Entering into Skyfall territory, the film fleshes out more of James Bond’s past. It takes more of the mystery away from who he was in the past. While this is something we never knew in any of the previous twenty-two films before Skyfall, I like how it helps you understand Bond better as a character. He isn’t a caricature, as he became in the older films, he is much more human since Sam Mendes started directing the series.

The backstory, as with the previous film, comes back to haunt him. Someone knows about Bond’s childhood life and is doing their damnedest to hurt him. You come to find out that everything bad that has happened to the Daniel Craig incarnation of Bond has been orchestrated by one man and his sinister organization: SPECTRE. All the films have been tied together but until now, the dots weren’t fully connected.

While the villain has the name of Oberhauser, if you know your Bond lore and understand that he is the leader of SPECTRE, it isn’t hard to figure out who he really is. Hell, his jacket when he is giving Bond a tour of his facility is a dead giveaway. And if you haven’t figured it out by that point, the furry white cat that jumps in Bond’s lap is too blatant for it not to be obvious. But I think most of the fans knew who Oberhauser was going to be before even seeing the film. And Christopher Waltz is perfect in this role.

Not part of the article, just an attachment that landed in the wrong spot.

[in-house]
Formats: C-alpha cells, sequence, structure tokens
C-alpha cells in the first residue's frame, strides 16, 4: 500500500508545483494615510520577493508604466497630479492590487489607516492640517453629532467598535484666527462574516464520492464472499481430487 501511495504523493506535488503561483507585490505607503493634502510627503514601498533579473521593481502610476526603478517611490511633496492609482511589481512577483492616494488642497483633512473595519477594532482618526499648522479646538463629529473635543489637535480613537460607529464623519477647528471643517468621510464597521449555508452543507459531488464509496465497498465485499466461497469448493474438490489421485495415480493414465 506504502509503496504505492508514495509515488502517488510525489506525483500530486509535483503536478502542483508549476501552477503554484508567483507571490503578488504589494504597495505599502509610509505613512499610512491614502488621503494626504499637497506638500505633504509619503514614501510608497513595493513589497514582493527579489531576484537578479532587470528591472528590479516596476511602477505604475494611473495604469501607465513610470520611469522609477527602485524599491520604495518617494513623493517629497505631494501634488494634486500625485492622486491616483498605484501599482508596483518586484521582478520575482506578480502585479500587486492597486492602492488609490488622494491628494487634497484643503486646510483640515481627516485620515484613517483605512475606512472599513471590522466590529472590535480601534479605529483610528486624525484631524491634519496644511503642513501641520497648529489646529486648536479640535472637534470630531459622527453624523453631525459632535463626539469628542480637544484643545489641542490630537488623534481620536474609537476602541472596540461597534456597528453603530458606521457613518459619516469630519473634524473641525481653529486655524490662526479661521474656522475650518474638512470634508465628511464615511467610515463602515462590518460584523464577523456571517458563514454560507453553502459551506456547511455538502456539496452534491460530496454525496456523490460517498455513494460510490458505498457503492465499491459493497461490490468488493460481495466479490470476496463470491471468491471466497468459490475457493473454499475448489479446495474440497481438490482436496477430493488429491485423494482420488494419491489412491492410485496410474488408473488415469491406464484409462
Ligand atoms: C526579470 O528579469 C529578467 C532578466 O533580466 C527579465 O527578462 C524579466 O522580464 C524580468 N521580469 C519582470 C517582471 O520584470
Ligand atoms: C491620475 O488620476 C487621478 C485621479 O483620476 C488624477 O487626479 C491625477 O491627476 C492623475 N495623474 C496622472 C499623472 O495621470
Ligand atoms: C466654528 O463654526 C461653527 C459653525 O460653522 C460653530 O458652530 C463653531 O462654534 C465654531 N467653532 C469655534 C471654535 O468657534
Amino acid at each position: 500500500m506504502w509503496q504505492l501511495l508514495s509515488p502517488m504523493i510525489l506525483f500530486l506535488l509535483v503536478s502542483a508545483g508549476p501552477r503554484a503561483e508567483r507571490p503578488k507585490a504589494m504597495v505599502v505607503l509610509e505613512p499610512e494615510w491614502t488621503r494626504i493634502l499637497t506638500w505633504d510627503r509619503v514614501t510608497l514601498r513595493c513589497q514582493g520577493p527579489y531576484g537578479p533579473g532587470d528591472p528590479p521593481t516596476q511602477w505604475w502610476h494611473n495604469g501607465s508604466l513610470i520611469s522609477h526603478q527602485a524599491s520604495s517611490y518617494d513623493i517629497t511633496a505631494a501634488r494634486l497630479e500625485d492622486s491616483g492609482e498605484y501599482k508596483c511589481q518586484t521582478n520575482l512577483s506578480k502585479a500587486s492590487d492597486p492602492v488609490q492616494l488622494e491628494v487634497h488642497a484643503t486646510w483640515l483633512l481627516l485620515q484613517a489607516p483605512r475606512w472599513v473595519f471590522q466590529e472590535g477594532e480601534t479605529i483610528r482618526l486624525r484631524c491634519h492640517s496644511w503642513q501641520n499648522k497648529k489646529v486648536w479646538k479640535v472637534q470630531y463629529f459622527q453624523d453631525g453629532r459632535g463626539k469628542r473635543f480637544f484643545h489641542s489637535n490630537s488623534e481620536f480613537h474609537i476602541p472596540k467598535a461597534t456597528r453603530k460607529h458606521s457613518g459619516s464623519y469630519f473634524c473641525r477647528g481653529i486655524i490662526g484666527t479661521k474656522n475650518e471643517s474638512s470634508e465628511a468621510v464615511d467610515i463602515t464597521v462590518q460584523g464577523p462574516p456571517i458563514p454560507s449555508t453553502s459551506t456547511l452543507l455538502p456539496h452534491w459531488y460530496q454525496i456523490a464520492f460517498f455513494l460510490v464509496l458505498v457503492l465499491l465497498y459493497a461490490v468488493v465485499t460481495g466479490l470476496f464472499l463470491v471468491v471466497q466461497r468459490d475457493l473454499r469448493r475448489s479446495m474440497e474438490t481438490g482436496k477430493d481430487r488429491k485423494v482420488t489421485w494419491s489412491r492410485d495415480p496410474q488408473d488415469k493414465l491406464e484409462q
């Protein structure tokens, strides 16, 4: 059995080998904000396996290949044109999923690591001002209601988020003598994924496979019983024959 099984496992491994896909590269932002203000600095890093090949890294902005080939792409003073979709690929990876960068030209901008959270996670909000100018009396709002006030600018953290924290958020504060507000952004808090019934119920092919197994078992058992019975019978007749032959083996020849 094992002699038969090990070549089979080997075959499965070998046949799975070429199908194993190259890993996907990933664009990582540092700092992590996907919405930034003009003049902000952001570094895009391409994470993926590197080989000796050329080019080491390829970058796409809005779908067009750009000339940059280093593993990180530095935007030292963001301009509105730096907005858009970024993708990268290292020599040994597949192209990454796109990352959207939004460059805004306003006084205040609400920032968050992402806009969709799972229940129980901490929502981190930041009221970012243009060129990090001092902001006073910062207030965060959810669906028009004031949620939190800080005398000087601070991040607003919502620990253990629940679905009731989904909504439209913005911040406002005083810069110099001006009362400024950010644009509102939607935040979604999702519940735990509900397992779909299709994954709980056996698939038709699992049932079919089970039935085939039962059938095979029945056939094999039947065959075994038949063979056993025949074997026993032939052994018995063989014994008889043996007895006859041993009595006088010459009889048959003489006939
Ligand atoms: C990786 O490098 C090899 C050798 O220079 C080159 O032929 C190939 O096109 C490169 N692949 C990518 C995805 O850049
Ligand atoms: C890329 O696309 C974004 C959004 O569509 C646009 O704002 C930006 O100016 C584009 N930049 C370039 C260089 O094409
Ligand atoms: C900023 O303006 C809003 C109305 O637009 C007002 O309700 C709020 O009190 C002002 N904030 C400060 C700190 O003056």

The supporting cast of Bond’s MI-6 crew has never been better. Ralph Fiennes is perfect as M, Naomie Harris takes Moneypenny out from behind the desk and Ben Whishaw’s Q is a refreshing take on the character. I like how they are more active characters than before and how they, like Bond, had to defy orders and go off the grid, in order to save the world.